Unfortunately, Katsura was defeated in six out of seven matches by Worst. After the competition, she retired from the spotlight, rarely participating in exhibition matches and keeping a low profile.
Husband and children
In the late 1940s, Katsuya encountered Master Sergeant Vernon Greenleaf while playing billiard exhibitions for American soldiers. Greenleaf was stationed in Tokyo, and after witnessing her exceptional skills, he requested her to instruct him.
The two formed a close bond, with Greenleaf falling head over heels for her, ultimately leading to his proposal. They tied the knot on November 18, 1950. Not long after their marriage, Greenleaf was relocated to the USA, and Katsuya joined him. She established a home in America with Greenleaf and lived there until his passing in 1967. Sadly, the couple was childless during their marriage, and Katsuya never remarried.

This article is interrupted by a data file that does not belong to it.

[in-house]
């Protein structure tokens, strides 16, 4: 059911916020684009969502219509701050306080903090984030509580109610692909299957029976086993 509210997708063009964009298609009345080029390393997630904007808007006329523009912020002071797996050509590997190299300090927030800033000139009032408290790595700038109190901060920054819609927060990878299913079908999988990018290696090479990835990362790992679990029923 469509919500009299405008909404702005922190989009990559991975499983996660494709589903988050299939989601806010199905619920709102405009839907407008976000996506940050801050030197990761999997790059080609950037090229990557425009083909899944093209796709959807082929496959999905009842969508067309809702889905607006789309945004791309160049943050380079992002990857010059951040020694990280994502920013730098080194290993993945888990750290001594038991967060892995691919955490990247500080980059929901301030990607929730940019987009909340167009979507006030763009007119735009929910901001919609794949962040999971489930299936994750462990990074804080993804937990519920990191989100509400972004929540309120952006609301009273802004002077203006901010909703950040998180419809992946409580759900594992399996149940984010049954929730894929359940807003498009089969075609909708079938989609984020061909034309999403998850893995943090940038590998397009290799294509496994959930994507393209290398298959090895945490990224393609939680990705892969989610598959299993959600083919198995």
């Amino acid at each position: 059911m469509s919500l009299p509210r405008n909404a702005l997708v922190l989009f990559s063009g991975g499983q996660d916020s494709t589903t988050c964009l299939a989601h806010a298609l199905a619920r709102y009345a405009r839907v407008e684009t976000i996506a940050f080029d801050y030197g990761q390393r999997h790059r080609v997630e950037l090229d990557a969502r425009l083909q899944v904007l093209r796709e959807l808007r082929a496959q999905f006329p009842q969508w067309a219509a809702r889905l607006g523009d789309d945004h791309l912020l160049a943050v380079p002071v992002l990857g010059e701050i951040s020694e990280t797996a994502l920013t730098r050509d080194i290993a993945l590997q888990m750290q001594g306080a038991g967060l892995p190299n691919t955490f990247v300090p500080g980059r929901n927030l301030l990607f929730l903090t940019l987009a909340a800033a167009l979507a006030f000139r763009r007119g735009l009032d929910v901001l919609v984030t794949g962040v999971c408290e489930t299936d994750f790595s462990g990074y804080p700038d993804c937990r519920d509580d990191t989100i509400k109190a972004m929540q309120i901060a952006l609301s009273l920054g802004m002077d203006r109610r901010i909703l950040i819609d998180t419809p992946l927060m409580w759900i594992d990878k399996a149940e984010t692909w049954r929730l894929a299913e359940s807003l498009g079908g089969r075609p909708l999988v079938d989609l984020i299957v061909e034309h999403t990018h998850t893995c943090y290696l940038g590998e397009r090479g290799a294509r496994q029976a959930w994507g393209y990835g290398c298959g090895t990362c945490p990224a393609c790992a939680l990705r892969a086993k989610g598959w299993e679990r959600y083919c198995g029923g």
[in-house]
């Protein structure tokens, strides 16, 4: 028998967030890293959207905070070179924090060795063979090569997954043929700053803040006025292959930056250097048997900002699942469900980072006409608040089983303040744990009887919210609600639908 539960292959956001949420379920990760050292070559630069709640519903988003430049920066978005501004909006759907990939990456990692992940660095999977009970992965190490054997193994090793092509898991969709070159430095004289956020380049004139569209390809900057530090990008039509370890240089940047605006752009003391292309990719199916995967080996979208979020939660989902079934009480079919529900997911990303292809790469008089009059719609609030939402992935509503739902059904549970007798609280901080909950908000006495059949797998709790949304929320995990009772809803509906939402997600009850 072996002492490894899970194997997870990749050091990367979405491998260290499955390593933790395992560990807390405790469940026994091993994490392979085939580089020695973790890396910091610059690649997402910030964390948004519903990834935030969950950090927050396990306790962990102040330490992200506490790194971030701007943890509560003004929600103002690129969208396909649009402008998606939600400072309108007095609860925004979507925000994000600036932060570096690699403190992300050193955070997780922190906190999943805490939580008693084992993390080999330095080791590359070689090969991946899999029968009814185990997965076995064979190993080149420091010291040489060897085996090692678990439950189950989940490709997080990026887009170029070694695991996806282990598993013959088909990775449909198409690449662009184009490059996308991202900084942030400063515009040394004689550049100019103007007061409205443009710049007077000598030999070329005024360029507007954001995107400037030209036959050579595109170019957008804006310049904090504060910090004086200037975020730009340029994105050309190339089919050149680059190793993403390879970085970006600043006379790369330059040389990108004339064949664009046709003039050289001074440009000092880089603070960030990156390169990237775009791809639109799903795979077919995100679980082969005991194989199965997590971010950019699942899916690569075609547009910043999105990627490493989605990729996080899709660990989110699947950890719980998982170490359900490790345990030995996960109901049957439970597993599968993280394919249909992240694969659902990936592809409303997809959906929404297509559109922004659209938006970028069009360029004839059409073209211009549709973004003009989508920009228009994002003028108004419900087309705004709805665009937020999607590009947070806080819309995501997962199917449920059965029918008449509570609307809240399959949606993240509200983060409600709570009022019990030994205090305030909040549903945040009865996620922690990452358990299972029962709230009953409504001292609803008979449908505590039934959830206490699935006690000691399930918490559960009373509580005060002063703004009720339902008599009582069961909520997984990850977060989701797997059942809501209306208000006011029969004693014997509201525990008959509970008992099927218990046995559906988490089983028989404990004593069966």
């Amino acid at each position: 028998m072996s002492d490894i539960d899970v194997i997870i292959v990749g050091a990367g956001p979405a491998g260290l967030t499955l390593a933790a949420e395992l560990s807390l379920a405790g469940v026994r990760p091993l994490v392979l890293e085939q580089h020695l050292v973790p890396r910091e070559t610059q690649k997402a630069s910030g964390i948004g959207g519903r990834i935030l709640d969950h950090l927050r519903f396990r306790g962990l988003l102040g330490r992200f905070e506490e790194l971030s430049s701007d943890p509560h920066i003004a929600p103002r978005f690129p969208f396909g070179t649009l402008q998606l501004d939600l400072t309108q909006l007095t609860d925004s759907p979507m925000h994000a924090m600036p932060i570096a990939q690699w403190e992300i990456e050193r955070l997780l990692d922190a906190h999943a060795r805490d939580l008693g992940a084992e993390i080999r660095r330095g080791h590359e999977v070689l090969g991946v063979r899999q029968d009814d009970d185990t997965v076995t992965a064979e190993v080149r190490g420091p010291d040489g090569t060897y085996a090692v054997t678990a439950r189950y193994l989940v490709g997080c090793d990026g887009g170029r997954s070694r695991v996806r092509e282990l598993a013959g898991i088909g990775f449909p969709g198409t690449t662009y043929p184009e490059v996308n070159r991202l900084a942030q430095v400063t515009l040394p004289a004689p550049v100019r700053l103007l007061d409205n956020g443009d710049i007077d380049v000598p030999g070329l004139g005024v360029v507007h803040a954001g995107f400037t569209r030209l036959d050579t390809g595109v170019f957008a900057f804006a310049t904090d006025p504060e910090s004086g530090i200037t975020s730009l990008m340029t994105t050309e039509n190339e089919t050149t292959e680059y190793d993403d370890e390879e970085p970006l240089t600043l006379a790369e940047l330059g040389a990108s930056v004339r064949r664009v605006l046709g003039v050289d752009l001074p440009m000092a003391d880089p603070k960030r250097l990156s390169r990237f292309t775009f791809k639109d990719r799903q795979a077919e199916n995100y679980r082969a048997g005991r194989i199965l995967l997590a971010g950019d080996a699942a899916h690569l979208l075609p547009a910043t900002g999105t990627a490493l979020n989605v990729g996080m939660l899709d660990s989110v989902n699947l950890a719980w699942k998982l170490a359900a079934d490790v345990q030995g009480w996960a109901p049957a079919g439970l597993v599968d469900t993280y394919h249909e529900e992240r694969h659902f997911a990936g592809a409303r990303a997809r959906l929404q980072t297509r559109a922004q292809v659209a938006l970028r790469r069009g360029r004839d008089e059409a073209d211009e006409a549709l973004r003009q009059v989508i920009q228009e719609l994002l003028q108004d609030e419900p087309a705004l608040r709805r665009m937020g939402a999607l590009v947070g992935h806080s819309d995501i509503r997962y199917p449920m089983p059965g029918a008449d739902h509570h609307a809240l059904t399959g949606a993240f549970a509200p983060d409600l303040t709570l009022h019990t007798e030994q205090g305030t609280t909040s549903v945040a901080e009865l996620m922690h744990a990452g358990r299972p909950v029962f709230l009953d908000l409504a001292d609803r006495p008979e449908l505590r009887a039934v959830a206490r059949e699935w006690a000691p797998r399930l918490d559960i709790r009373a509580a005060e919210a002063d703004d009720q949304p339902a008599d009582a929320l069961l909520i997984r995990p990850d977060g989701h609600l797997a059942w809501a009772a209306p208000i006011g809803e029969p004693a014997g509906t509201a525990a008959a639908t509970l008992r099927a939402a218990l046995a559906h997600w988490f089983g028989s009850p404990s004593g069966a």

Katsura was a renowned billiards player, known for her impressive competition record in Japan and later, in the United States. She made headlines by taking part in public exhibitions and appeared as a guest on television programs, and even authored books on the sport.
Her billiards career brought her significant financial success, with an estimated net worth of $1 million in current currency values.
Later life and death
After retiring from billiards and the loss of her husband, she lived a low-key life. She resided in the United States until 1990, when she returned to Japan to live with her sister, Noriko. Sadly, she passed away in 1995.